By the post-medieval period (before the late 18th century) settlement is typified by dispersed farmsteads, and small agricultural clusters typically of outbuildings, farm cottages and mills. The main farms/holdings by the 19th century comprise Llanvithyn Farm, Garnllwyd, and Caemaen farm, with lesser holdings at the fringes, such as Gowlog and Abernant Farm. The main landowners within the HLCA by the mid-19th century were Sir Thomas Aubrey Digby, the Rev William Lysle, and Charles Spencer Richard.

The area is also characterised by a pattern of typically dispersed post-medieval agricultural settlement, chiefly farms but also associated cottages and mills, with clusters at Llanvithyn and Garnllwyd which also represent former medieval centres (both grange and manorial).

Relict archaeological features include prehistoric settlement and fields (notably the Iron Age fort SAM GM293, which could also be viewed as a prehistoric 'defensive' characteristic) and medieval settlement and fields (such as lynchets, field banks, pillow mound and house platforms), represented by the deserted rural settlement of Bradington DMV, and the related Llanvithin fieldsystem, and the nearby 'long mound' or possible post-medieval pillow mound at Llanvithyn (PRN 01923s). Possible additional features (PRN 00933s), as yet unverified, have been identified in the area between Garnllwyd and Abernant. Buried archaeological features, indicated by parchmarks in the area around Llanvithyn for example, are likely to exist in association with the relict archaeology.

An important characteristic is the area's post-medieval/medieval gentry houses or manor houses and their immediate environs, specifically Llanvithyn House, and Garnllwyd, set on a riverside location on the opposite side of the valley.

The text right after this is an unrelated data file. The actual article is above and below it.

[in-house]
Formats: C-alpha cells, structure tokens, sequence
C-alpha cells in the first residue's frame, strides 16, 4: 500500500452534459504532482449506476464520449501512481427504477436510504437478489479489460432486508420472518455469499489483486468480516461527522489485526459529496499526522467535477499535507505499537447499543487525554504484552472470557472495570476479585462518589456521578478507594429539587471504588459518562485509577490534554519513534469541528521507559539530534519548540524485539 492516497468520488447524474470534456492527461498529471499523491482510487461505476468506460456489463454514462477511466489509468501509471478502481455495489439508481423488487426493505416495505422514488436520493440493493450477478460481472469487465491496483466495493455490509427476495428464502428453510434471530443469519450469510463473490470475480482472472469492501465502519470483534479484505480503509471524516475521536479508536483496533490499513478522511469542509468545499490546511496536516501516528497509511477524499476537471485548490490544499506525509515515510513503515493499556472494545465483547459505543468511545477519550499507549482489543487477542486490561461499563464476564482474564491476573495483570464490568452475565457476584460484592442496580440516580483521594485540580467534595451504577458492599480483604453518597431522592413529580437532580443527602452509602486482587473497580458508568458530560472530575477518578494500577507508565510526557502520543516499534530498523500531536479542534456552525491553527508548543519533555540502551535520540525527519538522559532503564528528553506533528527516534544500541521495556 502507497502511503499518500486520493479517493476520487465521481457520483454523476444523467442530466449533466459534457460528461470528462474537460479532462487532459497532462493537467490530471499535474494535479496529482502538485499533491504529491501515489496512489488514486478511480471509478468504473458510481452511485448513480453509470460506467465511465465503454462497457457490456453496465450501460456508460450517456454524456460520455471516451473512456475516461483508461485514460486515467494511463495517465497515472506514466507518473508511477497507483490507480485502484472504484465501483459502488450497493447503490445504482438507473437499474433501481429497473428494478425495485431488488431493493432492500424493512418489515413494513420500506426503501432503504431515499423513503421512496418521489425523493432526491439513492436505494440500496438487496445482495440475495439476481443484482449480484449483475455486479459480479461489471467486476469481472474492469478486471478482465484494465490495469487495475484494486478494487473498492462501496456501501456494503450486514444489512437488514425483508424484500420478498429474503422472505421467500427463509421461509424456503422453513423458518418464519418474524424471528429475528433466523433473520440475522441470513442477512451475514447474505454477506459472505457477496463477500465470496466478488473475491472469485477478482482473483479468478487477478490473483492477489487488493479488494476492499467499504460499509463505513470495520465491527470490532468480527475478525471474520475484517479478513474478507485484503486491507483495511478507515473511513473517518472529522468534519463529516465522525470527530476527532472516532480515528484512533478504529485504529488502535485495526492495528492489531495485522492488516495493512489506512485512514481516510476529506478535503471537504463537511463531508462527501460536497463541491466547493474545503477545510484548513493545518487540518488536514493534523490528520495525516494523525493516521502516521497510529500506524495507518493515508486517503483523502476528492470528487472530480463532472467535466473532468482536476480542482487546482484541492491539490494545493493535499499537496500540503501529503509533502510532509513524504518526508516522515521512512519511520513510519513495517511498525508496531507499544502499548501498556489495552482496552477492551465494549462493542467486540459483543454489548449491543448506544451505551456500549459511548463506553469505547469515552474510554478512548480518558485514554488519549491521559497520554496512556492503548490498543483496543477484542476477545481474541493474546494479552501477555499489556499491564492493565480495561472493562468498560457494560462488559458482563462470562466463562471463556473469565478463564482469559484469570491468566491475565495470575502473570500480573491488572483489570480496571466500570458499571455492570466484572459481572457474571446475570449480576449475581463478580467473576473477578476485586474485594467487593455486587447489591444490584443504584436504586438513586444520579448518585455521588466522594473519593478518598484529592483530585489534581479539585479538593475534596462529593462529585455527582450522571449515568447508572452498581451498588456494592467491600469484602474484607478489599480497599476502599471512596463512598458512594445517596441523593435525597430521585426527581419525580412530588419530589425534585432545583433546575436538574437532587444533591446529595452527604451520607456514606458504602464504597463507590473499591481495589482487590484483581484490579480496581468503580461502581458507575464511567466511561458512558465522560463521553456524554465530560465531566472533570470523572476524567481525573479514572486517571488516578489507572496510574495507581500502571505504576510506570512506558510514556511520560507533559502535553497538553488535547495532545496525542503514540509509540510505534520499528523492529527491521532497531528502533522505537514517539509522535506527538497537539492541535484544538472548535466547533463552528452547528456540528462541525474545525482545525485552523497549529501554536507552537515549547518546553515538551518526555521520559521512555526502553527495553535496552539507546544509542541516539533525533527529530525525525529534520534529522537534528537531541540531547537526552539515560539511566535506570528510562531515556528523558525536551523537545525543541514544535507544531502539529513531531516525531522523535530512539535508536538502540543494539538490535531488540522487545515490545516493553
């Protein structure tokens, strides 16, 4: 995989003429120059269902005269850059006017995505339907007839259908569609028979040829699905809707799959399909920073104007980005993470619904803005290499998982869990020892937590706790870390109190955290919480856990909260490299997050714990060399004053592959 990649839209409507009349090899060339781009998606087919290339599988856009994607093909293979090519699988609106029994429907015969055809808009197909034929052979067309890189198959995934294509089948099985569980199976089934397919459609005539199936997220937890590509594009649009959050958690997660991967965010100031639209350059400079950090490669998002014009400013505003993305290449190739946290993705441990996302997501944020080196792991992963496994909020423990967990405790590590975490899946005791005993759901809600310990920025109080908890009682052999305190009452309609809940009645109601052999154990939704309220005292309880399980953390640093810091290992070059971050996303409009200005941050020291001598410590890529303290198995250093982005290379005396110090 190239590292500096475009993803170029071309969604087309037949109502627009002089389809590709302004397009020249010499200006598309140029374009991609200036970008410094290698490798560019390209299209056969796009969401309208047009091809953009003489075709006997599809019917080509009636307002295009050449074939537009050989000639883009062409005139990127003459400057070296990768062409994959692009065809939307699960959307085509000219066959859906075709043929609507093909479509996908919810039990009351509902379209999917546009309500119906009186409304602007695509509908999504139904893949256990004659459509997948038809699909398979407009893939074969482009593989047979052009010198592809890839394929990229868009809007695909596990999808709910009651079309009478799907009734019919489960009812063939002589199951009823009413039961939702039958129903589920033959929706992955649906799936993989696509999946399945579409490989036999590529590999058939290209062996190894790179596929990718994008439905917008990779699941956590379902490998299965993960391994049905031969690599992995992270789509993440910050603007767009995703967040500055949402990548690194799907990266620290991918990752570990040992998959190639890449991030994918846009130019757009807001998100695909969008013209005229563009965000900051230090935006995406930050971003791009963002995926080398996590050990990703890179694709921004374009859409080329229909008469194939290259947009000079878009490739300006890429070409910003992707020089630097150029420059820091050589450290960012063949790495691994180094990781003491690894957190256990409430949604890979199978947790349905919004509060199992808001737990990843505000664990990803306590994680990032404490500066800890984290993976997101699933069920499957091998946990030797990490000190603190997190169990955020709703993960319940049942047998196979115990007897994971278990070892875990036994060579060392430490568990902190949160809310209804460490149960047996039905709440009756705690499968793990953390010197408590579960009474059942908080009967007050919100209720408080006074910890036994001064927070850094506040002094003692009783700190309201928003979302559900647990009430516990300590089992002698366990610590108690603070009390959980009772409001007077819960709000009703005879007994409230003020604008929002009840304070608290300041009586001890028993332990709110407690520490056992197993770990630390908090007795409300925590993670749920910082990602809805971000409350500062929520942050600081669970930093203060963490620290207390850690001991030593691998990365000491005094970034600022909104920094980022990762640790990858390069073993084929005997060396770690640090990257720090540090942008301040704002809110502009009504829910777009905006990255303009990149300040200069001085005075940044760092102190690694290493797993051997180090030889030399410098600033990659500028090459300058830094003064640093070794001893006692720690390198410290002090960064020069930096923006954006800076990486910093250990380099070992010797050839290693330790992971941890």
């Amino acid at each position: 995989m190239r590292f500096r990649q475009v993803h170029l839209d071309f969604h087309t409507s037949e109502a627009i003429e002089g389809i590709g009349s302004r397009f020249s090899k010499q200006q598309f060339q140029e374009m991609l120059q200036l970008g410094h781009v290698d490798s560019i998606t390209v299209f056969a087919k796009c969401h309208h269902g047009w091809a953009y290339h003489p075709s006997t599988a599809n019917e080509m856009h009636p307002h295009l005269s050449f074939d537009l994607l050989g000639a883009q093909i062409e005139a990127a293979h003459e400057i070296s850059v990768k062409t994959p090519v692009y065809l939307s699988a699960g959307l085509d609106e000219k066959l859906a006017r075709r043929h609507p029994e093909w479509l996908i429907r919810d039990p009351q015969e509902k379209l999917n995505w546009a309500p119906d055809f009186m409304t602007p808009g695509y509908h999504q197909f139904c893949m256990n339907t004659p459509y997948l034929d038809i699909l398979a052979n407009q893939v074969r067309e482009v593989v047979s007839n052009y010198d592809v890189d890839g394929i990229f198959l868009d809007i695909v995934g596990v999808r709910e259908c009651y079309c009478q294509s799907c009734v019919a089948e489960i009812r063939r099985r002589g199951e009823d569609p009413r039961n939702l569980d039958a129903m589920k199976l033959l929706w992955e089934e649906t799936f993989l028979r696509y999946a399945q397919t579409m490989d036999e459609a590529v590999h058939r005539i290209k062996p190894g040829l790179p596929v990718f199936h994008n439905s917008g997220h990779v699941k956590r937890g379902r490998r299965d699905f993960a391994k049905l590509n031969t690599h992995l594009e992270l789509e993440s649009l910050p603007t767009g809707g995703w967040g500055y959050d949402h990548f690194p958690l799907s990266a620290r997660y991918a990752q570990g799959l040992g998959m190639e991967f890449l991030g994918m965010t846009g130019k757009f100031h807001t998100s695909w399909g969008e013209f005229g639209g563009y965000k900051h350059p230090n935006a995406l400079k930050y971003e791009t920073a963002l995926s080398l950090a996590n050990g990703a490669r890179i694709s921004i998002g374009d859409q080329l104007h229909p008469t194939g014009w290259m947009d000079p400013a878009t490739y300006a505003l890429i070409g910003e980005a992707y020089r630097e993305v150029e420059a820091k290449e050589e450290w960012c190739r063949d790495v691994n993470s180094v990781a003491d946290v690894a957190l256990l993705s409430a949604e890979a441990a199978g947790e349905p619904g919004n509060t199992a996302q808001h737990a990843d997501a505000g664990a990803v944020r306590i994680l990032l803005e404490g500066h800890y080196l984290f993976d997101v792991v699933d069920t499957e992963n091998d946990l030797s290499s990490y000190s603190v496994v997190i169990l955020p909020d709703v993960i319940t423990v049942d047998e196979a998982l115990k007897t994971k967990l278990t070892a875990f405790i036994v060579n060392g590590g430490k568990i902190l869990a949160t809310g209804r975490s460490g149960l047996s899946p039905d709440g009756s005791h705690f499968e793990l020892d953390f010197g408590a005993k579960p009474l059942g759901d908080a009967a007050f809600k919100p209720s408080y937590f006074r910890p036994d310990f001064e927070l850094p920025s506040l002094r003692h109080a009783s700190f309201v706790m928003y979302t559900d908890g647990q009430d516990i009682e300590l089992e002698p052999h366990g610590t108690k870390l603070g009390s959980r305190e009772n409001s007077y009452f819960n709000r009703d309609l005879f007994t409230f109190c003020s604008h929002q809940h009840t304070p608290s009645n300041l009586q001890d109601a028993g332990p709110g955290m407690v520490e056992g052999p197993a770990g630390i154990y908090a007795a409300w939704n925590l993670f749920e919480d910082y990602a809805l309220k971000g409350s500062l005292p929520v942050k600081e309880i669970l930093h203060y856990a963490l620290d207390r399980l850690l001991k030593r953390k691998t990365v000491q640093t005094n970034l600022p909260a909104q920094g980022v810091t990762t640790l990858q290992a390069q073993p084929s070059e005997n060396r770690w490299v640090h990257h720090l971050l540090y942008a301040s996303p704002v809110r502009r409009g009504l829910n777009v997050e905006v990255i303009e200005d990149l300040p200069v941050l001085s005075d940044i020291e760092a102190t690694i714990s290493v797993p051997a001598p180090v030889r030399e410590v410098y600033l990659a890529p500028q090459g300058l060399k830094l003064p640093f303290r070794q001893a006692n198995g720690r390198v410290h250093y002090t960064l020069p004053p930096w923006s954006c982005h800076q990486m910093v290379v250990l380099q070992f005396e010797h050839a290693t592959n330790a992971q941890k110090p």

Garnllwyd is a medieval first-floor hall-house with projecting tower (now partly removed), and formerly with octagonal stone stack and a noteworthy arch-braced roof, with later additions, which include a 17th century block to south east (providing a kitchen, with chamber and loft above). The house essentially comprises a hall block of rectangular plan, of hall with solar gallery over its southwest end and kitchen level below, with internal spiral stair set within the thickness of wall. It has roughcast render to local limestone rubble walls and dressings of Sutton stone, modern slates on the roof, brick stack and modern doorways/windows, except for the southwest and northeast fronts: the southwest front has several small rectangular windows lighting a spiral stair and a single light trefoil-headed window on the upper storey. The northeast front has a small square stone-framed window in the upper storey. A single stone outhouse has been added to the northeast. The barn at Garnllwyd (PRN 02079s; NPRN 37,542; LB 13,437 grade II listed), though substantially rebuilt in the 19th century and recently converted to residential use, may also have had medieval origins. This is described as being of whitewashed rubble with slate roof (king-post), opposing central doors, taller on southeast side facing the house and farmyard, and ventilation slits. Gable walls at splayed angle to the sidewalls indicate earlier origins. (RCAHMW 1981, 349).